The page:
"Do any human beings ever realize life while they live it--every, every minute?" Emily Webb, Our Town
    www.silententry.wordpress.com

  8. #38
    Senior Member Williamsmith's Avatar
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    This "event" with opiods may touch off a firestorm of litigation. The only entity capable of forcing change is the punitive action of civil penalties issued by juries. The law profession is swarming with eager capitalists.

    Take a company I am familiar with...Mylan. Global Headquarters is in my back yard. It's now the second largest generic and specialty pharma in the world. Last year their price gouging of the EpiPen cost them $465 million in penalties to the US dept. of Justice. Heather Bresch , CEO is the daughter of US senator Joe Manchin. Bresch is a totally ordinary person with an underwhelming business resume....if you take out the falsities. But she is connected. Somehow she started out as a clerk for Mylan after an influential lobbyist for the company got her the job. And somehow she rose through the ranks to be CEO. I am sure it had nothing to do with her influential father, the US Senator. (I am rolling my eyes).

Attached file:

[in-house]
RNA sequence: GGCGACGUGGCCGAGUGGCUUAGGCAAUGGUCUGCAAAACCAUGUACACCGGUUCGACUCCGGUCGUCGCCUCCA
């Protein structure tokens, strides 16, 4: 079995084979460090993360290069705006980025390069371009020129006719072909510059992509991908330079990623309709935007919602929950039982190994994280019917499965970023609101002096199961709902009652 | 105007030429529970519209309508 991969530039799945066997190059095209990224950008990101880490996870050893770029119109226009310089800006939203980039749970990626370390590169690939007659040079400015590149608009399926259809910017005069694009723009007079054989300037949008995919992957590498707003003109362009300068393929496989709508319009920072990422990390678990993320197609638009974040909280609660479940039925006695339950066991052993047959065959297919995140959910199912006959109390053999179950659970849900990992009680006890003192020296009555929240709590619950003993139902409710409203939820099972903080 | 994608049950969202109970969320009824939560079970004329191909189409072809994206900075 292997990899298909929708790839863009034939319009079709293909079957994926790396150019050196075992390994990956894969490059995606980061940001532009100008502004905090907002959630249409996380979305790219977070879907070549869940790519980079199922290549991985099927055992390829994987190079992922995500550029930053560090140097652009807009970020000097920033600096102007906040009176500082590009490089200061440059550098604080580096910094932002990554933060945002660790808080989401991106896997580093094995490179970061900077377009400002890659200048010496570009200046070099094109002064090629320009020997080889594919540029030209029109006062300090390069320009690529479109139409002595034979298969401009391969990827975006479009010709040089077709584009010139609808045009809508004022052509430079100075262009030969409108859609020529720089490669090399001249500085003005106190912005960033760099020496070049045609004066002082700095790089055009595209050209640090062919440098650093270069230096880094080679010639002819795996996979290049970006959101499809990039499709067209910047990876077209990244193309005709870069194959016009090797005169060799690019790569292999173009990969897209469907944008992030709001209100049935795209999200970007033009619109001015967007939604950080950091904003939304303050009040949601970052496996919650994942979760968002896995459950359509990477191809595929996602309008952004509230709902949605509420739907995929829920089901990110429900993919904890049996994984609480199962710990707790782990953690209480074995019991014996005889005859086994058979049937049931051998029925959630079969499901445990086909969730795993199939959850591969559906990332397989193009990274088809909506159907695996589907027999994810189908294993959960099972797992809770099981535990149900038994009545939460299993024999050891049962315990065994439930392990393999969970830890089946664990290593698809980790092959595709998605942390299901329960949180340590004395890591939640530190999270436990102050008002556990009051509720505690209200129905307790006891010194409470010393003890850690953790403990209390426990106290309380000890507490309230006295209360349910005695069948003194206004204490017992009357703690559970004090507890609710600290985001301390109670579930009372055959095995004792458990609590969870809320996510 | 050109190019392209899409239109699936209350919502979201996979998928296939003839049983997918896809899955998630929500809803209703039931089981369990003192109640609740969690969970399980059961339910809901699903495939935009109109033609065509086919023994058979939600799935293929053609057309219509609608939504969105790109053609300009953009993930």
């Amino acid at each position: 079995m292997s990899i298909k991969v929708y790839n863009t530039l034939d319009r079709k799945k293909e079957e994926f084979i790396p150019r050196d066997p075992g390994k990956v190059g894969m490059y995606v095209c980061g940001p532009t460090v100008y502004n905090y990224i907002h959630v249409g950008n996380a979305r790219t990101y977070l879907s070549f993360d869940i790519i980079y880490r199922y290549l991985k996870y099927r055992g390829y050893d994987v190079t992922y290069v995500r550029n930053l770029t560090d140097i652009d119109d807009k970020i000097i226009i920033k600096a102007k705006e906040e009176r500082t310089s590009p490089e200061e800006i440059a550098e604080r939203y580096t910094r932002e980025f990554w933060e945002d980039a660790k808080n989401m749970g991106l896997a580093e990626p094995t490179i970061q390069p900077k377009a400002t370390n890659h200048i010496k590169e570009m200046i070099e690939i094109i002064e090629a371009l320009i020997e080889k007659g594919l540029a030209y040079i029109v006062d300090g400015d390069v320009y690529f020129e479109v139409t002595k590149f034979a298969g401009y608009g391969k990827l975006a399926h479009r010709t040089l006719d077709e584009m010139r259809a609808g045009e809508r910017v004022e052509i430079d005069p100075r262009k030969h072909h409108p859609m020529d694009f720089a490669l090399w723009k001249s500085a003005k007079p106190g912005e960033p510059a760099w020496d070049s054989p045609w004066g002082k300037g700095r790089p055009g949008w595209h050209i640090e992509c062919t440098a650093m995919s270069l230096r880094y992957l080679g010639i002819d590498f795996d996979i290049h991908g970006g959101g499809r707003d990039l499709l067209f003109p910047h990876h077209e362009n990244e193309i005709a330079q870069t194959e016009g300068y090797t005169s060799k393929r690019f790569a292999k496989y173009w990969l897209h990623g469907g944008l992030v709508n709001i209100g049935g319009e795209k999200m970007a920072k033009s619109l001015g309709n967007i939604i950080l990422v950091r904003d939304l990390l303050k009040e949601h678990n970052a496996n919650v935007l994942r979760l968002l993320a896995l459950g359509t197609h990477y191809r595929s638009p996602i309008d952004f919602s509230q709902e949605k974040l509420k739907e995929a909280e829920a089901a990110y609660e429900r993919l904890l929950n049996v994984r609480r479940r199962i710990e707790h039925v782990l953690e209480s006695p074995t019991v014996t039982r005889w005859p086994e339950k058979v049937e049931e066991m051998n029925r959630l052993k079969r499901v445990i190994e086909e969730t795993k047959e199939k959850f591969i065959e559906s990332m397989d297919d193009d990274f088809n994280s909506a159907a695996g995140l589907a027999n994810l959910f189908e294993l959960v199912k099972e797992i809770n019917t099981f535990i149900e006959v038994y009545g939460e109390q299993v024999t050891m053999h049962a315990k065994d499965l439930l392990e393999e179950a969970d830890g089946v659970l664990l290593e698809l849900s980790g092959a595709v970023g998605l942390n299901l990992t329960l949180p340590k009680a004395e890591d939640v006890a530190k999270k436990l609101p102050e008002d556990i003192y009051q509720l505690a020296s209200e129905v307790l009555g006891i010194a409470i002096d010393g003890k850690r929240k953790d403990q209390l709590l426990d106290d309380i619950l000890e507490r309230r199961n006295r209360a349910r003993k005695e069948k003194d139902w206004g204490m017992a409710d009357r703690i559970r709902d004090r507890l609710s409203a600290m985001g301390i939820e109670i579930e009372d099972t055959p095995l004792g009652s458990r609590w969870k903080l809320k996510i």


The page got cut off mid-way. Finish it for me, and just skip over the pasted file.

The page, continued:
The truth is ugly. So many people are dying now ....sons and daughters of very influential people, not just junkies in the back alleys of urban war zones. Now that the gig is up......Heads may roll.

  9. #39